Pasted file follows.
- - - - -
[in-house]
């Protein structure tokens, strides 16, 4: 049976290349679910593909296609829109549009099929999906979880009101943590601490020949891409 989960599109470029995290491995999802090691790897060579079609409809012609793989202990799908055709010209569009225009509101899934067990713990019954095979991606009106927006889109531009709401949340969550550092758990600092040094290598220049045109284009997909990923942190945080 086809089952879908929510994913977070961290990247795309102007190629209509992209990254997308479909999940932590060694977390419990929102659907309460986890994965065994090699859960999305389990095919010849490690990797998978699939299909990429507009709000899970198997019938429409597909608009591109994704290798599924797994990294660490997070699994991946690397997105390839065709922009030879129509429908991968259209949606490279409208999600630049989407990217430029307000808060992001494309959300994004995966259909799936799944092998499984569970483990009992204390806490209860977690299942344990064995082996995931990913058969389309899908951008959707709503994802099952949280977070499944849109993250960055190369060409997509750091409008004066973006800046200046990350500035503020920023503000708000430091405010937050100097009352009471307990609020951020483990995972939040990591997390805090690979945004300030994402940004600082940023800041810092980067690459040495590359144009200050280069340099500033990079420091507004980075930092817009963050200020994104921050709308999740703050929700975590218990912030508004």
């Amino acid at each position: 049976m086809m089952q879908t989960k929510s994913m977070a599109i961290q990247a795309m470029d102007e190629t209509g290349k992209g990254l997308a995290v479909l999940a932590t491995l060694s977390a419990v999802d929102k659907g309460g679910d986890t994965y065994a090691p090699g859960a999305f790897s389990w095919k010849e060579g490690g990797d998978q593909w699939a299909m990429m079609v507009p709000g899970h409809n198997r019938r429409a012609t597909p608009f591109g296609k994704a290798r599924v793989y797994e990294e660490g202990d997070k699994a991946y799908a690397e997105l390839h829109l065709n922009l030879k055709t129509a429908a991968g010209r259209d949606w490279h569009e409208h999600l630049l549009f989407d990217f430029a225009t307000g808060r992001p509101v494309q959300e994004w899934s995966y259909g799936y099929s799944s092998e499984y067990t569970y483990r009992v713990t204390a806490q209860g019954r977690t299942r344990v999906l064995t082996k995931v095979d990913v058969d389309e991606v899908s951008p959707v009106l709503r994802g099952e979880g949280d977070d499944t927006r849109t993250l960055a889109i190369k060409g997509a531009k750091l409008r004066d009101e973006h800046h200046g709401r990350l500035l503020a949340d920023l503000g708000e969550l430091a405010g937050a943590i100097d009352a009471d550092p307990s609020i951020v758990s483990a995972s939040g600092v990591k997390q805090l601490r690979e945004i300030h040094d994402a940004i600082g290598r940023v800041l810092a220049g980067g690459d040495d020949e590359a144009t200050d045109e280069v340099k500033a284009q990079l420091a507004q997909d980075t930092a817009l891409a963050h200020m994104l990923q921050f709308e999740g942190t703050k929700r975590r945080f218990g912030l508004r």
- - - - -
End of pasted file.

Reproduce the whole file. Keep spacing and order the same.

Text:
[in-house]
């Protein structure tokens, strides 16, 4: 049976290349679910593909296609829109549009099929999906979880009101943590601490020949891409 989960599109470029995290491995999802090691790897060579079609409809012609793989202990799908055709010209569009225009509101899934067990713990019954095979991606009106927006889109531009709401949340969550550092758990600092040094290598220049045109284009997909990923942190945080 086809089952879908929510994913977070961290990247795309102007190629209509992209990254997308479909999940932590060694977390419990929102659907309460986890994965065994090699859960999305389990095919010849490690990797998978699939299909990429507009709000899970198997019938429409597909608009591109994704290798599924797994990294660490997070699994991946690397997105390839065709922009030879129509429908991968259209949606490279409208999600630049989407990217430029307000808060992001494309959300994004995966259909799936799944092998499984569970483990009992204390806490209860977690299942344990064995082996995931990913058969389309899908951008959707709503994802099952949280977070499944849109993250960055190369060409997509750091409008004066973006800046200046990350500035503020920023503000708000430091405010937050100097009352009471307990609020951020483990995972939040990591997390805090690979945004300030994402940004600082940023800041810092980067690459040495590359144009200050280069340099500033990079420091507004980075930092817009963050200020994104921050709308999740703050929700975590218990912030508004």
């Amino acid at each position: 049976m086809m089952q879908t989960k929510s994913m977070a599109i961290q990247a795309m470029d102007e190629t209509g290349k992209g990254l997308a995290v479909l999940a932590t491995l060694s977390a419990v999802d929102k659907g309460g679910d986890t994965y065994a090691p090699g859960a999305f790897s389990w095919k010849e060579g490690g990797d998978q593909w699939a299909m990429m079609v507009p709000g899970h409809n198997r019938r429409a012609t597909p608009f591109g296609k994704a290798r599924v793989y797994e990294e660490g202990d997070k699994a991946y799908a690397e997105l390839h829109l065709n922009l030879k055709t129509a429908a991968g010209r259209d949606w490279h569009e409208h999600l630049l549009f989407d990217f430029a225009t307000g808060r992001p509101v494309q959300e994004w899934s995966y259909g799936y099929s799944s092998e499984y067990t569970y483990r009992v713990t204390a806490q209860g019954r977690t299942r344990v999906l064995t082996k995931v095979d990913v058969d389309e991606v899908s951008p959707v009106l709503r994802g099952e979880g949280d977070d499944t927006r849109t993250l960055a889109i190369k060409g997509a531009k750091l409008r004066d009101e973006h800046h200046g709401r990350l500035l503020a949340d920023l503000g708000e969550l430091a405010g937050a943590i100097d009352a009471d550092p307990s609020i951020v758990s483990a995972s939040g600092v990591k997390q805090l601490r690979e945004i300030h040094d994402a940004i600082g290598r940023v800041l810092a220049g980067g690459d040495d020949e590359a144009t200050d045109e280069v340099k500033a284009q990079l420091a507004q997909d980075t930092a817009l891409a963050h200020m994104l990923q921050f709308e999740g942190t703050k929700r975590r945080f218990g912030l508004r």